You also have to make sure that each of your small losses – failed experiments – do not bankrupt you. Imagine you are a venture capitalist – you may invest in one hundred companies and make a loss on ninety-nine. Your hope is that the one that wins big makes enough money to pay for the small losses.
Keep Your Options Open
As we explored above, ‘You can’t innovate without experimenting’ (Bezos). The consequence of convexity is something called the ‘1/n’ rule. That is, if you have a budget, you should maximise the number of individual experiments, splitting the budget as finely as possible. You then rapidly iterate from experiment to experiment, learning as you go. This is called a “blind search” technique.
The key here is that you must be free to change your plans from what you learn in each iteration.
‘A rigid business plan gets one locked into a pre-set invariant policy, like a highway without exits — hence devoid of optionality. […] To translate into practical terms, plans need to 1) stay flexible with frequent ways out, and, counter to intuition 2) be very short term, in order to properly capture the long term.
‘[…] This explains why matters such as strategic planning have never born fruit in empirical reality: planning has a side effect to restrict optionality. It also explains why top-down centralized decisions tend to fail.’
Nassim Nicholas Taleb [here]
Researchers are a kind of Artist
As explored above with Xerox PARC, extremely talented people are usually motivated to solve complex challenges on their own. By providing them with a clear and aspirational vision to work towards they will all pull in the same direction with astonishing results.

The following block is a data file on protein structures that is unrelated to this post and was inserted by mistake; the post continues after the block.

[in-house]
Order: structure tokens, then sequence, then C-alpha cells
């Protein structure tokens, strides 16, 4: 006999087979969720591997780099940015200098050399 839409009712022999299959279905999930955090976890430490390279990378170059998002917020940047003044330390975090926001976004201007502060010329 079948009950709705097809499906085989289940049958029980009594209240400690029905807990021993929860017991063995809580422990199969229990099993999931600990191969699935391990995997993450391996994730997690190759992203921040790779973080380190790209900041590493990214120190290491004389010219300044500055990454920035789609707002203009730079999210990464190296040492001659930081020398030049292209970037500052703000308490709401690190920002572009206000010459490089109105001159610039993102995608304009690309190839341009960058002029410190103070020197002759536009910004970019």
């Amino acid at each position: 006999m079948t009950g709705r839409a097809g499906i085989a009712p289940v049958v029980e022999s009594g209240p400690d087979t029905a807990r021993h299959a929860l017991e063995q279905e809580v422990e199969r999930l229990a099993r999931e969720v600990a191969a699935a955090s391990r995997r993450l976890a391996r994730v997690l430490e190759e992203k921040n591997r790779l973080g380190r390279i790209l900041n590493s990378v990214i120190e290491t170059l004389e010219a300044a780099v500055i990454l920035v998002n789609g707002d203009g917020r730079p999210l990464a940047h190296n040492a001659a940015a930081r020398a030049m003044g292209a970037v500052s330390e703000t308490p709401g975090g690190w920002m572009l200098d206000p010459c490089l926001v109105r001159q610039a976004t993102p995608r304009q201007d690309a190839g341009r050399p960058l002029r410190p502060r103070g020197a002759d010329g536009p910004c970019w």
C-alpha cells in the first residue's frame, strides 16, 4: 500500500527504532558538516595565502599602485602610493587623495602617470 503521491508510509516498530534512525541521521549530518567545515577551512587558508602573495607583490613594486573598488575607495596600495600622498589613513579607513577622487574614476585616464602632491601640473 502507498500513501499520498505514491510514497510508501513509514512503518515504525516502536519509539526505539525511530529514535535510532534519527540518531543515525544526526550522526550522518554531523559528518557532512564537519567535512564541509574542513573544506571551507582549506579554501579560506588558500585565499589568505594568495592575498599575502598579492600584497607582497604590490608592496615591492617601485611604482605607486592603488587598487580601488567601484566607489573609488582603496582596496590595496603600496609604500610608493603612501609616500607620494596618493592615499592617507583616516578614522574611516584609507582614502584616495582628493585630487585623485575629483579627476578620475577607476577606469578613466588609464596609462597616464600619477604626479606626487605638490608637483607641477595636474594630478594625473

In the case of PARC, this was J.C.R. Licklider’s vision of “human-computer symbiosis.” For Apollo, it was putting man on the moon. This purpose was so pervasive that when President John F. Kennedy asked a janitor what he did at NASA, the janitor famously replied: “I’m helping put a man on the moon!”
But this is not the same as providing people or teams with goals or targets. Goals limit the scope of the imagination and are inflexible to new learning and ideas. Likewise, they make it difficult to justify funding opposing approaches to a problem – a fundamental requirement if one is to support experimentation.
As Kay explains, what creates exceptional results is funding extremely talented and artistic people, giving them freedom and a compelling vision:
‘[I]t is no exaggeration to say that ARPA/PARC had “visions rather than goals” and “funded people, not projects”. The vision was “interactive computing as a complementary intellectual partner for people pervasively networked world-wide”. By not trying to derive specific goals from this at the funding side, ARPA/PARC was able to fund rather different and sometimes opposing points of view.
‘The pursuit of Art always sets off plans and goals, but plans and goals don’t always give rise to Art. If “visions not goals” opens the heavens, it is important to find artistic people to conceive the projects.
‘Thus the “people not projects” principle was the other cornerstone of ARPA/PARC’s success. Because of the normal distribution of talents and drive in the world, a depressingly large percentage of organizational processes have been designed to deal with people of moderate ability, motivation, and trust. We can easily see this in most walks of life today, but also astoundingly in corporate, university, and government research. ARPA/PARC had two main thresholds: self-motivation and ability. They cultivated people who “had to do, paid or not” and “whose doings were likely to be highly interesting and important”. Thus conventional oversight was not only not needed, but was not really possible. “Peer review” wasn’t easily done even with actual peers. The situation was “out of control”, yet extremely productive and not at all anarchic.’
– Alan Kay
As we saw before, the Xerox management was often shocked by the ‘out of control’ nature of PARC. They didn’t understand that the vision and good will were so compelling that the researchers continued to deliver breakthrough after breakthrough with remarkably little guidance or ‘direction’.